When suffering comes to us, we naturally — instinctively — want to know what or who has caused it. The answer to that question often affects how we respond to the pain. We focus immediately on the obvious causes. For an illness, we think about what has gone wrong with our body biochemistry. After an accident, we visit and revisit what happened, how it happened and whose fault it was.
When a so-called “natural” disaster strikes, we may think about why people were living where they lived, why the early warnings didn’t work, why the flood defenses were inadequate, and so on. We want to blame somebody or something. And, whether or not we can blame a human agent, behind all that we want to blame God. For God — if there is a God — must have something to do with it all.
After that, we may react with bitterness, recriminations, or resentment. Perhaps these are specific, or maybe we are just left with a residual sense that we have been unfairly treated. At the beginning of the book of Job, Job suffers four terrible tragedies (Job 1:13–19) before losing his health (Job 2:7–8). Two of the four tragedies we might today call “natural disasters” (although the Bible never uses this expression); the other two would perhaps come under the label of “terrorism.”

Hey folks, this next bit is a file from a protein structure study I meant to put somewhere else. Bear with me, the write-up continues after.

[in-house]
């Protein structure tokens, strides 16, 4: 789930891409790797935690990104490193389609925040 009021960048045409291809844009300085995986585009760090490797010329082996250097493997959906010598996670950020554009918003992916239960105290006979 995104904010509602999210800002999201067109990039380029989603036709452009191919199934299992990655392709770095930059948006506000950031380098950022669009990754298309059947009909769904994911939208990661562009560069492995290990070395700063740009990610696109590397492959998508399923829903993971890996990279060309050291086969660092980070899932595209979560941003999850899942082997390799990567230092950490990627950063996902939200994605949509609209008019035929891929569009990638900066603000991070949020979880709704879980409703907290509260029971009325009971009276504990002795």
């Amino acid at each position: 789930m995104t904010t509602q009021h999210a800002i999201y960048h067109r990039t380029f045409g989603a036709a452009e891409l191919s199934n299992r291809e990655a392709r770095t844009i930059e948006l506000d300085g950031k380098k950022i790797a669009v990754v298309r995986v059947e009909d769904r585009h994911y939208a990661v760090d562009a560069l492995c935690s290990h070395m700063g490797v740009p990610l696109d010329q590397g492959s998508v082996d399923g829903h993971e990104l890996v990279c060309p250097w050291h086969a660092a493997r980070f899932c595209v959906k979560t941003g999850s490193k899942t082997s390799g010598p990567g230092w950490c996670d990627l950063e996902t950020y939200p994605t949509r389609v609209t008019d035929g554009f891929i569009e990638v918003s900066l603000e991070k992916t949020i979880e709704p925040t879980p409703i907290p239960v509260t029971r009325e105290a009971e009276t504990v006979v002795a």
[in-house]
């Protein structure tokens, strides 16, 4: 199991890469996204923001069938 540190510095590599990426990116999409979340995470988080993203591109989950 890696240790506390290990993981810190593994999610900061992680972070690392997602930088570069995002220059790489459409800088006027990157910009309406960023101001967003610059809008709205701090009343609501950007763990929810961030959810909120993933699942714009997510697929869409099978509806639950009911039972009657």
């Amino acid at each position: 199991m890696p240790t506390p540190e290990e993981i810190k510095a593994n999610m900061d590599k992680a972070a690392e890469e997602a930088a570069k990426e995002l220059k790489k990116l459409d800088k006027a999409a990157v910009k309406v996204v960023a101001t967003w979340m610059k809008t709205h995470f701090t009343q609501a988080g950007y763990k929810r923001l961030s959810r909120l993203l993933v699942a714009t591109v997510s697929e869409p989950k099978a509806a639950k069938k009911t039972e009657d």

God’s Job or Satan’s?
One of the deepest questions in the book of Job is this: who caused Job’s terrible sufferings? There is one clear answer, given or assumed by Job, by his three so-called “comforters,” and by the divinely-inspired storyteller. This answer is expressed crisply at the end of the book, where the narrator describes how Job’s family and friends “comforted him for all the evil that the Lord had brought upon him” (Job 42:11).
The Lord, the covenant God, is the one who brought these sufferings upon Job. He did not simply allow them; he caused them to come upon Job (the Hebrew verb here indicates active causality). Job shows that he knows this is true when he says, “… the Lord has taken away” (Job 1:21). He reiterates this conviction when he says to his wife, “Shall we receive good from God, and shall we not receive evil?” (Job 2:10). In saying this, the inspired narrator indicates that “Job did not sin or charge God with wrong. … Job did not sin with his lips” (Job 1:22; 2:10). Job believes God has done it; and Job is right to believe this.
In both Job 2:10 and Job 42:11, the word translated “evil” indicates not moral evil, but disaster — things that are terrible to experience. The three friends share this conviction. The most common title for God in the book is “the Almighty” (e.g. Job 5:17).
God’s Strange Servant
But under and alongside this shared conviction of the active sovereignty of God, there is an important subsidiary conviction: Satan causes Job’s sufferings. Satan (or, more properly, “the Satan” — this is more of a title than a name, and means something like “the adversary”) is a supernatural creature who has a strange place in the council or cabinet of the “sons of God” (ESV) or “angels” (NIV). He is utterly evil and malicious; and yet he has a job to do. It is his “hand” that actively strikes Job (Job 1:12; 2:6). So, in a sense, he causes them. But as we see if we read the book carefully, he is not the ultimate cause.